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Why You Should Maybe Actually Go See ‘Swiss Army Man’

Why You Should Maybe Actually Go See ‘Swiss Army Man’: A24


Yes, this is the notorious movie starring Daniel Radcliffe as a flatulent corpse. Yes, it’s the scatological indie flick that played Sundance this year to walkouts and WTF? reactions along with some praise. Equal parts Castaway, The Trouble With Harry and Weekend at Bernie’s, the surprisingly sweet and celebratory Swiss Army Man marks the feature writing and directing debut of music video directors Daniel Kwan and Daniel Scheinert, who bill themselves as “Daniels.” Their big-noise music video for DJ Snake and Lil Jon, “Turn Down for What,” us up to half a billion views, and on their movie debut they may be certifiably gonzo. You can’t say they didn’t swing for the weird fences with Swiss Army Man, a true oddity based on a self-generated idea “Daniels” called “so bad that it didn’t deserve to be made.” 

Paul Dano plays Hank, a desert island castaway and chronic sad sack who is about to end it all by hanging himself. Then he spots the body of Manny (Daniel Radcliffe) washed up by the surf and dumped, farting wildly, onto the sand. The desperate Hank uses Manny’s mighty expulsions to jet-ski his way to civilization, or at least to a stretch of shoreline bordering acres of redwoods. 

Rescue doesn’t look anywhere near immediate, so it’s lucky the dead guy comes in handy in many other ways. Not only can Manny’s farts light campfires and his body be pumped to supply lifesaving water, but his unique powers can also be used to catch fish and fight off animal predators like raccoons and bigger, more dangerous beasts. But as Manny begins to move, talk and feel emotions, he also morphs into something Hank has never had: a friend, a link with his fellow man, a reason to live.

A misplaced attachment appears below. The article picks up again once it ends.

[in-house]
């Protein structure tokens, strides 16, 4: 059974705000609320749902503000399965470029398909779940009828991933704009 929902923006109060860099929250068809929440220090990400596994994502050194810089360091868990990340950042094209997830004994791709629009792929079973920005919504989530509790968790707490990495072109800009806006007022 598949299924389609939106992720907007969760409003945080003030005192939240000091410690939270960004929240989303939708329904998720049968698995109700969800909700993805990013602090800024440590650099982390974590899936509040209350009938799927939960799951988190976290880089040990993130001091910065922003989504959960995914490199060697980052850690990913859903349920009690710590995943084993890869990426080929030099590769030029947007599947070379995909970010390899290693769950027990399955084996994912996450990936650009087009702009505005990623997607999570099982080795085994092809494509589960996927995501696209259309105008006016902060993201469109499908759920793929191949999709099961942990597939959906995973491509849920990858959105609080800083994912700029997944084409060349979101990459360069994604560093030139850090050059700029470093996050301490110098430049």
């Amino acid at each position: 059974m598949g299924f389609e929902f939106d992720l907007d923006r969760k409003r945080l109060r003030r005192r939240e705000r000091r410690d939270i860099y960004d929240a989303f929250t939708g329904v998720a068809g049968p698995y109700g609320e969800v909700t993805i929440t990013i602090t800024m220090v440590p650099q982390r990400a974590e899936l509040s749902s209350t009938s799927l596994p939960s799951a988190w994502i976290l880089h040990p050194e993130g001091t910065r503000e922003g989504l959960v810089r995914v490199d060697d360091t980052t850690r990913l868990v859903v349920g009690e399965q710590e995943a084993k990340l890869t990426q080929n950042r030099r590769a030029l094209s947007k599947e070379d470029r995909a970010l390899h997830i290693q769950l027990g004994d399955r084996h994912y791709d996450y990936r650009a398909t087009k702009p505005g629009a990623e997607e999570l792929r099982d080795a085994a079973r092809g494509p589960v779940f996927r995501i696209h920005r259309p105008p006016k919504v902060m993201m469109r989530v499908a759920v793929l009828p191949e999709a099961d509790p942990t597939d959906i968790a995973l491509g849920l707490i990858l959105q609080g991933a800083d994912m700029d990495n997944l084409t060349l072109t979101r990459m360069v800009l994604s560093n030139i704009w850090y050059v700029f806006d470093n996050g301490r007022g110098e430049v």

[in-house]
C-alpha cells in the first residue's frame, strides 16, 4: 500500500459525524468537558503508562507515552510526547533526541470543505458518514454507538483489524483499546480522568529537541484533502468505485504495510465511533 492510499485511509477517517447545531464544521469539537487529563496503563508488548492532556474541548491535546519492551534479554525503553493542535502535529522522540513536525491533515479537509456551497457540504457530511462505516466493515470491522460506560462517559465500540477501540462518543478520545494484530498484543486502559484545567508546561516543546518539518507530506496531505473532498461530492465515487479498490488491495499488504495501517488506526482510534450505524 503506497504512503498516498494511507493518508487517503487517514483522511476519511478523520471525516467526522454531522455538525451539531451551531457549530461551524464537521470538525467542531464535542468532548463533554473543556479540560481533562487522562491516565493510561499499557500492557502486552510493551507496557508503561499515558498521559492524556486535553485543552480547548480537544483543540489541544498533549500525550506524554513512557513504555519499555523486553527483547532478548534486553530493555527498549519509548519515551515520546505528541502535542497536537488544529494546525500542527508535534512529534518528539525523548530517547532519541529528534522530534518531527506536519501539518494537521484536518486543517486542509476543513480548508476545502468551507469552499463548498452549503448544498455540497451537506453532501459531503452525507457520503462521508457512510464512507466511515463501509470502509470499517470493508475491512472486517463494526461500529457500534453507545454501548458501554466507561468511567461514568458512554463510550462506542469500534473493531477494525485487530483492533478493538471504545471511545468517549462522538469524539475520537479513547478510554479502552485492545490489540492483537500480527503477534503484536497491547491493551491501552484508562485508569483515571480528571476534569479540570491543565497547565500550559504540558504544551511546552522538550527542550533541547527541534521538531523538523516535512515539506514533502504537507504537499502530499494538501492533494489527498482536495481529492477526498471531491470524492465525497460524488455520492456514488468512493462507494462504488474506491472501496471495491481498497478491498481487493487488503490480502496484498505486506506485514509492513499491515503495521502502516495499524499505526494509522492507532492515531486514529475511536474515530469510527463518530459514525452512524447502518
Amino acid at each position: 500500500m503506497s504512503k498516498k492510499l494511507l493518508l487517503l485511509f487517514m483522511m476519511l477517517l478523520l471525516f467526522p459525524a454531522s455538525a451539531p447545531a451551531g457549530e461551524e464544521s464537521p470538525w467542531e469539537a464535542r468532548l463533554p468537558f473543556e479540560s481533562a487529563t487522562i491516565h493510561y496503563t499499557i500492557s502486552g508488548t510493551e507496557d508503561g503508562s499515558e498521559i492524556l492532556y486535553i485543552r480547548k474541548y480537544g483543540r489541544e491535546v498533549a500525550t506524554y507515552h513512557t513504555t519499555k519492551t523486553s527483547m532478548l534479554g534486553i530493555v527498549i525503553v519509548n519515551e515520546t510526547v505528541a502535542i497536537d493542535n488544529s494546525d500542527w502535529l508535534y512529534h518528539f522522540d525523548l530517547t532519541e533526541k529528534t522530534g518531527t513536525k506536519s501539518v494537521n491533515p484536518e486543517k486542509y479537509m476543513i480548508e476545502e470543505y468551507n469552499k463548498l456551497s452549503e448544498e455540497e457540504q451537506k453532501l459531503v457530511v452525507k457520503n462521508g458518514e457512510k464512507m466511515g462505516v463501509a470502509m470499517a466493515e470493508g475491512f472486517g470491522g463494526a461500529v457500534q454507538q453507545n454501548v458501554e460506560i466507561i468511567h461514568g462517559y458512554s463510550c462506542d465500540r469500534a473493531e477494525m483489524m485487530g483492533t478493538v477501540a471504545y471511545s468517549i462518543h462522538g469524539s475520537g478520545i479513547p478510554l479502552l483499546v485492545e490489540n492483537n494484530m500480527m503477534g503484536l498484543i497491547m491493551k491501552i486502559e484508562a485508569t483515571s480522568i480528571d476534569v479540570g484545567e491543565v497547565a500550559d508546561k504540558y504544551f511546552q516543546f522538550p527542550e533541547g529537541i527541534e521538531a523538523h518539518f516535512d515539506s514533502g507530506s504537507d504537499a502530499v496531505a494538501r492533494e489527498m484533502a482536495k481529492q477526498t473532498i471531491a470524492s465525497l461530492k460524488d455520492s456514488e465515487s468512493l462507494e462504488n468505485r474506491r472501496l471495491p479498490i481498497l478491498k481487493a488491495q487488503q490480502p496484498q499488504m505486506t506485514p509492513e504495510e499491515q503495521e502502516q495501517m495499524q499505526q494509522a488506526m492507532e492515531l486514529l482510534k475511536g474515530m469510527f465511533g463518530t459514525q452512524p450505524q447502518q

Hank comes to believe that a cell phone photo of a mysterious beauty (Mary Elizabeth Winstead) may hold the key to their survival. So he drags and carries Manny’s body through the woods to find help and get home—wherever that is. Along the way, he also tries his best to reanimate Manny and rekindle his memories of the woman and his past. Hank teaches him to sing, to surrender to the joys of masturbation and to proudly fly his freak flag. 



Hank imagines and creates memorable moments, dates and chance meetings from Manny’s romantic life and, during a drunken, magical night, a homoerotic bond even develops between them. It’s in these scenes that the movie is at its most open-hearted while, at the same time, at its weirdest and most unsettling.  

Swiss Army Man has an infectiously deadpan tone and both actors are exceptionally good at humanizing even the most out their situations. They minimize what’s slapsticky and twee about the central concept and instead dig deep down into what’s very good about the material, especially its surreal, melancholy undertones. 



The whole thing gets a mighty assist from Andy Hull and Robert McDowell’s richly whimsical music score that tees-off from improvisational sounds uttered by both characters. That some of the score occasionally recalls the playful brilliance of Smile by Brian Wilson—whom Dano played spectacularly in Love & Mercy—only adds to the insane if marginal charms of the whatchamacallit that is Swiss Army Man

Swiss Army Man

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